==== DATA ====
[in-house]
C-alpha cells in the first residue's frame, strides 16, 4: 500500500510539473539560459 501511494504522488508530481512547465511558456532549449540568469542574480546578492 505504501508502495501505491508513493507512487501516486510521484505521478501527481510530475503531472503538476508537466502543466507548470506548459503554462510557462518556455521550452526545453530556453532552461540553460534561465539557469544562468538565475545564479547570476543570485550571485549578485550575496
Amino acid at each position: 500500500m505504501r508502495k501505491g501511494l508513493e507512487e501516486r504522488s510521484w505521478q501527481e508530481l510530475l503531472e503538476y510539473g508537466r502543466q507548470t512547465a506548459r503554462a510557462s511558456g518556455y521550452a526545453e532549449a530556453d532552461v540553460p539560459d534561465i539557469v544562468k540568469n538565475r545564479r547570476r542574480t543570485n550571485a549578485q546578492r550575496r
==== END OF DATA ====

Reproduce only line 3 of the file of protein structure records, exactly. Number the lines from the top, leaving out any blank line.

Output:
Amino acid at each position: 500500500m505504501r508502495k501505491g501511494l508513493e507512487e501516486r504522488s510521484w505521478q501527481e508530481l510530475l503531472e503538476y510539473g508537466r502543466q507548470t512547465a506548459r503554462a510557462s511558456g518556455y521550452a526545453e532549449a530556453d532552461v540553460p539560459d534561465i539557469v544562468k540568469n538565475r545564479r547570476r542574480t543570485n550571485a549578485q546578492r550575496r